The Illegal Cookout That Sparked the Swiss Reformation

Who would have thought that an unassuming plate of sausages could ignite a revolution?
The Illegal Cookout That Sparked the Swiss Reformation
Image: kaboompics / Pixabay

In this biweekly feature, we seek to encourage the local church by remembering the times when things were much, much worse.

Like it or not, we have the traditional Lenten fast to thank for many of the things we take for granted. If it weren’t for Lent, for instance, we probably never would have learned how delicious square fish patties were, since McDonald’s Filet-O-Fish sandwiches were invented specifically because Catholic customers would stop buying burgers during Lent. (The other, less-successful attempt to bring those customers back had been the “Hula Burger,” which was a slice of grilled pineapple on a bun with some of that plasticky fake cheese. You just can’t make this stuff up.)

But if the delicate bouquet of flavors known as the Hula Burger is the second-greatest thing to happen as a result of the Lenten fast, surely the greatest is the Swiss Reformation. And just like Swiss cheese and Swiss Miss Cocoa, the Swiss Reformation was every bit as delicious as it sounds, mainly thanks to the involvement of massive amounts of processed meat. (In that sense, it was no different, and no less world-changing, than Lunchables—except it probably didn’t contribute to an entire generation of kids getting diabetes.)

The Swiss Reformation kicked off in 1522 with a scandal referred to as “The Affair of the Sausages” (which, in all likelihood, is also the name of Adam Sandler’s next screenplay). Here’s what happened: Ulrich Zwingli—who was the forerunner of John Calvin, but isn’t anywhere near as well-remembered because no one knows how to pronounce “Ulrich Zwingli”—was publishing a collection of his sermons on the epistles of St. Paul, and his printer, Christoph Froschauer, had his staff working overtime to get the pages out. When they finished, the men were hungry, so Froschauer invited them, along with Zwingli and various other churchmen, to feast upon some sausages, because those were dark times and the Filet-O-Fish hadn’t been invented yet.

This may not seem like a big deal—people print books and then eat sausages all the time, right? (That’s what they do at Booktoberfest, which is a holiday I just now made up but that should totally be a real thing).

Except, oh wait, it was Lent.

Modern readers may think of “Lent” as a time when they try and fail to quit smoking every year, or a time when their Catholic friends accidentally eat meat on Friday but then make sure to feel really bad about it, or a time when every terrible restaurant features an all-you-can-eat seafood buffet. In the 16th century, though, Lent was a season when meat was verboten for all 40 days of its duration—not just by church edict, but by law.

So, of course, Froschauer’s sausage stunt managed to get him arrested.

Zwingli himself had abstained, but he nonetheless seized the opportunity to come to his printer’s defense. In a sermon that he absolutely should have called “If Eating Sausages Is Wrong, Then I Don’t Want to Be Right,” but he instead called “Regarding the Choice and Freedom of Foods,” Zwingli laid out the case that fasting—since it was not commanded by Scripture—was a matter of personal conscience, not a law of God to be enforced. (Luckily for Zwingli, the Didache never made it into the canon.) Zwingli told his congregation:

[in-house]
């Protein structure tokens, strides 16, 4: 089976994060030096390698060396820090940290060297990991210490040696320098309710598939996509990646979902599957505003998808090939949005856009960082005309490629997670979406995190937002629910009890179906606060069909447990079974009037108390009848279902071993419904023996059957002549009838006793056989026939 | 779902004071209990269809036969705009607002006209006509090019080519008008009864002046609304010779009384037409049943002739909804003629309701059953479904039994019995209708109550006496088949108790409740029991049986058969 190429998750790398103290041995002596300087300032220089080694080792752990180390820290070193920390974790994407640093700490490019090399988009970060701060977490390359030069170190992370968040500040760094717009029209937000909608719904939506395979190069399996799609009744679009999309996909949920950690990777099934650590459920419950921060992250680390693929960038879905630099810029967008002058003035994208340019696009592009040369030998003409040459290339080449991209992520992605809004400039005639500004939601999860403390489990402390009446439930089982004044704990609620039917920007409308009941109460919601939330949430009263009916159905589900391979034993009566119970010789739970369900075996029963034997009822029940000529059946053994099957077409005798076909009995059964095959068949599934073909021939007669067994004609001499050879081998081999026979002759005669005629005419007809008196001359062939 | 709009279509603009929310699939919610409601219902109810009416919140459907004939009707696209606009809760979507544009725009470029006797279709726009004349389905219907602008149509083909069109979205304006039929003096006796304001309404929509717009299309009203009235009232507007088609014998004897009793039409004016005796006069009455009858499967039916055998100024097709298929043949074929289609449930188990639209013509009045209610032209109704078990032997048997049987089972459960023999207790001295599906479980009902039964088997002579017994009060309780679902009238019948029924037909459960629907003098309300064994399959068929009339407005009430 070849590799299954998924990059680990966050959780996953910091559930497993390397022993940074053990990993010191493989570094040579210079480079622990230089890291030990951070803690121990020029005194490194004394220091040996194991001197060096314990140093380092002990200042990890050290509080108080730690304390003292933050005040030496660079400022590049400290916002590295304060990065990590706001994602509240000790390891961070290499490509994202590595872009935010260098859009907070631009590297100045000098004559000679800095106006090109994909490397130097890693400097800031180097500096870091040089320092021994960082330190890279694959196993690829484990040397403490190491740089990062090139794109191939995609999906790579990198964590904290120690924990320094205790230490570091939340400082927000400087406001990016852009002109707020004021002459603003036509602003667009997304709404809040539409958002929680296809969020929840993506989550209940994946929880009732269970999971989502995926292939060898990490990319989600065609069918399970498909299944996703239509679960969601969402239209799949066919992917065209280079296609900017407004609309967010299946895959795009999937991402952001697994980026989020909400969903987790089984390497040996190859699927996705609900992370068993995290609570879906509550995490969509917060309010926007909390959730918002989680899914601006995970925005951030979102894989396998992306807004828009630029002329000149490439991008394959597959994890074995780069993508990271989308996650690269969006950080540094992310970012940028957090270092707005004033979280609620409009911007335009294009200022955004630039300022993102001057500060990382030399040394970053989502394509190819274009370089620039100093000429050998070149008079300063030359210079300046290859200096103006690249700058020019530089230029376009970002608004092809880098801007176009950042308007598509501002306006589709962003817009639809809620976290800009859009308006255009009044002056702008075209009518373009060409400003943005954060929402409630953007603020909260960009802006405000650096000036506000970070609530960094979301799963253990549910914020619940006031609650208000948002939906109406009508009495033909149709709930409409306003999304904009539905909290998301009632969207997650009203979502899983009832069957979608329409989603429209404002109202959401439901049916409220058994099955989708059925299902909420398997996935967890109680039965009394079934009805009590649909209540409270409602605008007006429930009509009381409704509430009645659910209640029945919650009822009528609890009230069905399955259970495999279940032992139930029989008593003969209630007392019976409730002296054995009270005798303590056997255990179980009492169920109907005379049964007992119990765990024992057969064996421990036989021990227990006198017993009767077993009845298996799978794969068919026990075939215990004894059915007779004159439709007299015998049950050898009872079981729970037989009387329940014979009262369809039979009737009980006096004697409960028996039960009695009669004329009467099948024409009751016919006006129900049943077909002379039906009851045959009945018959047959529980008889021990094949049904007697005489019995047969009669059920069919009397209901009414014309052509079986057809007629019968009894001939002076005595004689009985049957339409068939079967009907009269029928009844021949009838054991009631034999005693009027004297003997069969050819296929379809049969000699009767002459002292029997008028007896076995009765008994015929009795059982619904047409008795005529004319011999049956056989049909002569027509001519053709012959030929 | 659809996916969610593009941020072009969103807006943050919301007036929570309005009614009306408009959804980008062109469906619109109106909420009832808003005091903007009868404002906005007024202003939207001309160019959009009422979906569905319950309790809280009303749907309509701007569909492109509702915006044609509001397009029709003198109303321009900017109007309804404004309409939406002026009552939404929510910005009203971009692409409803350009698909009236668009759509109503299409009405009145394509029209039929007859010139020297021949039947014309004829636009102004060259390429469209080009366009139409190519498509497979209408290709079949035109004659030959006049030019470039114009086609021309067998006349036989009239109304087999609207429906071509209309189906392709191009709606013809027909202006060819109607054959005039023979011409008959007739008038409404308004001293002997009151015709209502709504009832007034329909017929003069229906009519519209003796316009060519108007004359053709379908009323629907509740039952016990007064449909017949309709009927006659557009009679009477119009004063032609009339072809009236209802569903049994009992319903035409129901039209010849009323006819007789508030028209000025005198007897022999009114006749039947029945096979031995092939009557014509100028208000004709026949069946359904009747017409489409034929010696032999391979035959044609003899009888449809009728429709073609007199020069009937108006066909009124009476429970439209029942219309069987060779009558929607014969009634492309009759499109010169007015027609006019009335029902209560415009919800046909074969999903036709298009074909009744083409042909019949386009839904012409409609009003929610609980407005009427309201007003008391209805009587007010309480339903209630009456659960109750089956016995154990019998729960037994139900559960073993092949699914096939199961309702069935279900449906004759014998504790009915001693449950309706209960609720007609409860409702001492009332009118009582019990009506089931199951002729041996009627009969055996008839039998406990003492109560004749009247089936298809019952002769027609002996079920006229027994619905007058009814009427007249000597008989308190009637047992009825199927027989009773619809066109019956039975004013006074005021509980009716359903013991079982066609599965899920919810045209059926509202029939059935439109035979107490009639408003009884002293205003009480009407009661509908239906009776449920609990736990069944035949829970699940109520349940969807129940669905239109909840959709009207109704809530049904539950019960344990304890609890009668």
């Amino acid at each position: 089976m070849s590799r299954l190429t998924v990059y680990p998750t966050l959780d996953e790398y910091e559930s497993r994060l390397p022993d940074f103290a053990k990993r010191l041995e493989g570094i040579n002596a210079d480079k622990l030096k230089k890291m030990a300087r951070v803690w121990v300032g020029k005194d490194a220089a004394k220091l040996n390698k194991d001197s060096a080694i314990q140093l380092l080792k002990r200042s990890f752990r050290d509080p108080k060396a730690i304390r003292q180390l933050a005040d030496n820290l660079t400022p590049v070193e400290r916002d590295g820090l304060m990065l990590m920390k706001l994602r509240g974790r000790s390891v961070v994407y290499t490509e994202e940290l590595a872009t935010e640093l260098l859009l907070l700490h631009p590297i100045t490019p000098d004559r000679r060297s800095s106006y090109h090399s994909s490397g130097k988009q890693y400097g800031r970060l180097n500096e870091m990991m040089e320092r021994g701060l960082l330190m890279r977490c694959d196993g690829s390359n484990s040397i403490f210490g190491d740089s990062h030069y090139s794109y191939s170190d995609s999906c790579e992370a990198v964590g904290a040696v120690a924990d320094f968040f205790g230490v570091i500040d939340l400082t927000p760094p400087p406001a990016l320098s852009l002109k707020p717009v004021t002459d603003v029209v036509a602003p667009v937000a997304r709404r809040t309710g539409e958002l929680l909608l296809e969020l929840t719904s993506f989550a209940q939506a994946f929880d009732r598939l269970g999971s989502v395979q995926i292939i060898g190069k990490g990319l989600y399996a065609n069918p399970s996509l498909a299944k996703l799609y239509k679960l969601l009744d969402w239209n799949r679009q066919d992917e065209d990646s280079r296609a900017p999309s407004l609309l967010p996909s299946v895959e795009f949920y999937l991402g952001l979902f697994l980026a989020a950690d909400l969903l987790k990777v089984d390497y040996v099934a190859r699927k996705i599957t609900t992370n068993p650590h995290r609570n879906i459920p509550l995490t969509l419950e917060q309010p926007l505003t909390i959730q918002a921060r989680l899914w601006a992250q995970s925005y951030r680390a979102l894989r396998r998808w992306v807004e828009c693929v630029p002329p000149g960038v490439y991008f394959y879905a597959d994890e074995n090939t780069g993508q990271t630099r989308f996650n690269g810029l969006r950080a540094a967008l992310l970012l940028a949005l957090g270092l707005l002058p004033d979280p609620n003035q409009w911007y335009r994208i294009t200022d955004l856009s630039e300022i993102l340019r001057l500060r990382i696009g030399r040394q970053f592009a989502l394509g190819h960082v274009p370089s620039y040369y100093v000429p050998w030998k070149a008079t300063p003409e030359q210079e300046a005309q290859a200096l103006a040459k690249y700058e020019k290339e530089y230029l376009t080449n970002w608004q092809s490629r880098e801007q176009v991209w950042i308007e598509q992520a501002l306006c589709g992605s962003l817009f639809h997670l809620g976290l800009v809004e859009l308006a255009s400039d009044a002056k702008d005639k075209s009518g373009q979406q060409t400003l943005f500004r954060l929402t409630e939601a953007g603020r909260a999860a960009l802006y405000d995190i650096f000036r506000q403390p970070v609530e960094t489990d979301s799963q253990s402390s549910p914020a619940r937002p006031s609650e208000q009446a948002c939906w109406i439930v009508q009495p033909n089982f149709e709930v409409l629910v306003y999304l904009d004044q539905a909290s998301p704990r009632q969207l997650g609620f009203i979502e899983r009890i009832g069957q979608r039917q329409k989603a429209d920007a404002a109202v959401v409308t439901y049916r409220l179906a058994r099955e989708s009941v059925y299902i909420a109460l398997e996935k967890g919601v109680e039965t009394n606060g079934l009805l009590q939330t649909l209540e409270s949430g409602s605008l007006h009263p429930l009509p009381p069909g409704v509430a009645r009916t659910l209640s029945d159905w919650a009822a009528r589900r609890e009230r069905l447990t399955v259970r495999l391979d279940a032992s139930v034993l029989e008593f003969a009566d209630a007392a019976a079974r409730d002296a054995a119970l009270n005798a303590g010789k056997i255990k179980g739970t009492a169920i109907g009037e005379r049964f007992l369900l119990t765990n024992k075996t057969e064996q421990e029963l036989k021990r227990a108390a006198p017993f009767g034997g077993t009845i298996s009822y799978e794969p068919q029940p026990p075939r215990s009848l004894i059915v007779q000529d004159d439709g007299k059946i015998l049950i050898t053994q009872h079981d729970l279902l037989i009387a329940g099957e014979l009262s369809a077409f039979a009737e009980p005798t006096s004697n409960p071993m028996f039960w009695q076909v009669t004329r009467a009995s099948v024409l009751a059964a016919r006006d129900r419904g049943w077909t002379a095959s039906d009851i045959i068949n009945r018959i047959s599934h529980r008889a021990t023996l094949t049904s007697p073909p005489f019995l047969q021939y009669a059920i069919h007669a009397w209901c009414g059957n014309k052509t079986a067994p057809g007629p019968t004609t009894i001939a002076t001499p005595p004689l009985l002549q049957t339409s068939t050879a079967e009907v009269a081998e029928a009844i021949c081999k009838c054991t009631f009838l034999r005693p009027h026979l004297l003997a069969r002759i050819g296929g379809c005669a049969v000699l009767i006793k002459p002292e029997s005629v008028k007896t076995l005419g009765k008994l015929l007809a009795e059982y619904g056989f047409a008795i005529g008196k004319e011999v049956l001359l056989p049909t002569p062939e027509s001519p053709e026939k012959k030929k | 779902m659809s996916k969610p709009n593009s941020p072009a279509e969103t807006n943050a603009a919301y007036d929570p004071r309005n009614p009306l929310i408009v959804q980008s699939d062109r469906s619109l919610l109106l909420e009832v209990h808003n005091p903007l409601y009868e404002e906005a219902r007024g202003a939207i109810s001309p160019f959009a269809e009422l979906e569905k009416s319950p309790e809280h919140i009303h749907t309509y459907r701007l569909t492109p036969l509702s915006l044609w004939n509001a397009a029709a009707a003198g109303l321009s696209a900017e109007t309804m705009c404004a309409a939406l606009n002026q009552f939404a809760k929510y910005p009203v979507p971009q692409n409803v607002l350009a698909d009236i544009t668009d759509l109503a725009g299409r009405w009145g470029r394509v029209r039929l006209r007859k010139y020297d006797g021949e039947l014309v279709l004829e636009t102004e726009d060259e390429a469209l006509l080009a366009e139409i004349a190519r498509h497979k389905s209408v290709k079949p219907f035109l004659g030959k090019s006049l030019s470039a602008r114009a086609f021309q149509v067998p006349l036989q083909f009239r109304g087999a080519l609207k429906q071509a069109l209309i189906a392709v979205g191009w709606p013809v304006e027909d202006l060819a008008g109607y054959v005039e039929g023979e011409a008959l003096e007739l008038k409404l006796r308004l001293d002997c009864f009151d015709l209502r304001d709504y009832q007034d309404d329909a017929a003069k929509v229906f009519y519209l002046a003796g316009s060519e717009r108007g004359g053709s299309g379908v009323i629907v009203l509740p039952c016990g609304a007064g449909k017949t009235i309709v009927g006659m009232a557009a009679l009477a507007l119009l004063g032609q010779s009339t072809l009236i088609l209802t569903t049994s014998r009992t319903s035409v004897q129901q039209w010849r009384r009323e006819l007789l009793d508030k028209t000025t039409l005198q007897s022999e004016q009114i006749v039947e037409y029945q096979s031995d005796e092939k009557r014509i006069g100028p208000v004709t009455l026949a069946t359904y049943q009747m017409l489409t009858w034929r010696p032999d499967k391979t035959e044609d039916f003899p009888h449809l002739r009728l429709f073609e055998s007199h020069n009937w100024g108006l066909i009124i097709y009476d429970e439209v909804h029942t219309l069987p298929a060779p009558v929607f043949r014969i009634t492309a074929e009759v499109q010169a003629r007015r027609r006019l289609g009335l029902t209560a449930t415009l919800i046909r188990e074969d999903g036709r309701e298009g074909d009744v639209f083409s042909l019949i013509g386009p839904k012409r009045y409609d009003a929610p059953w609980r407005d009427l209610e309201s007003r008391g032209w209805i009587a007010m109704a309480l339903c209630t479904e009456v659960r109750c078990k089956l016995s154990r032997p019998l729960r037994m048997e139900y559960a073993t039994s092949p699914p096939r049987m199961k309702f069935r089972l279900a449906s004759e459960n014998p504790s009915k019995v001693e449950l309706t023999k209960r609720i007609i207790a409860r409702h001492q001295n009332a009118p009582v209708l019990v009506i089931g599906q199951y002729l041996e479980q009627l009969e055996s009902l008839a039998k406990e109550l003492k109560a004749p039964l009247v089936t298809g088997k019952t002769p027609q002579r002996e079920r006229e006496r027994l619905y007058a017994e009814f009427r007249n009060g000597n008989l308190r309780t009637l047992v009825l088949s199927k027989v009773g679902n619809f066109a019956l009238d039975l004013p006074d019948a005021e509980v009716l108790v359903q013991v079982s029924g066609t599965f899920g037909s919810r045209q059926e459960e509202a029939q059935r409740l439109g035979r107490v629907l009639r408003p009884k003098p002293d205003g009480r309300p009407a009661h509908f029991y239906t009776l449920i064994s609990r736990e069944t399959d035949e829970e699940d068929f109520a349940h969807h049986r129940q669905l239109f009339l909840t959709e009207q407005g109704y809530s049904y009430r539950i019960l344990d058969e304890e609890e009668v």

To sum up briefly: if you want to fast, do so; if you do not want to eat meat, don’t eat it; but allow Christians a free choice….If you would be a Christian at heart, act in this way.

That was it, then—the Reformation had begun. Germany had had its 95 theses, and now Switzerland had had its all-you-can-eat sausage buffet. And while the latter may seem more undignified, in some sense, Zwingli’s criticism of the Lenten fast wasn’t all that different from Luther’s complaint against the selling of indulgences. Elsewhere in the sermon, Zwingli preached:

If you are a person of leisure, you should fast often and abstain from food that excites you; the worker moderates his desires by hoeing and plowing in the field. You say, ‘but the idlers will eat meat without needing to.’ The answer is that these very same people fill themselves with even richer foods, which enflame them even more than the highly-seasoned, highly-spiced meats.

In other words, one of Zwingli’s chief concerns was the class politics of the whole thing—that the fast was being imposed by “persons of leisure,” who often found loopholes to let themselves get away with eating rich foods (even during Lent), on the working class, who needed real sustenance just to get through their days. That hypocrisy wasn’t terribly far removed from the sort of pharisaical rulemaking Jesus had spoken out against, which privileged performative piety over mercy. Jesus puts it pretty clearly in Matthew 6:16:

When you fast, do not look somber as the hypocrites do, for they disfigure their faces to show others they are fasting. Truly I tell you, they have received their reward in full. But when you fast, put oil on your head and wash your face, so that it will not be obvious to others that you are fasting, but only to your Father, who is unseen; and your Father, who sees what is done in secret, will reward you.

I myself tend to think there’s great value in the witness of a church-wide fast—but Jesus made it clear that fasting, if it doesn’t come from a place of inward piety, is less than worthless. By standing against a legally enforced fast, Zwingli freed Christians to fast out of a love for God and a desire for holiness. He didn’t just free us from a fast—he freed us to fast.

That said, he didn’t come up with the Hula Burger. So, y’know—let’s not get too excited about the guy.

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The Illegal Cookout That Sparked the Swiss Reformation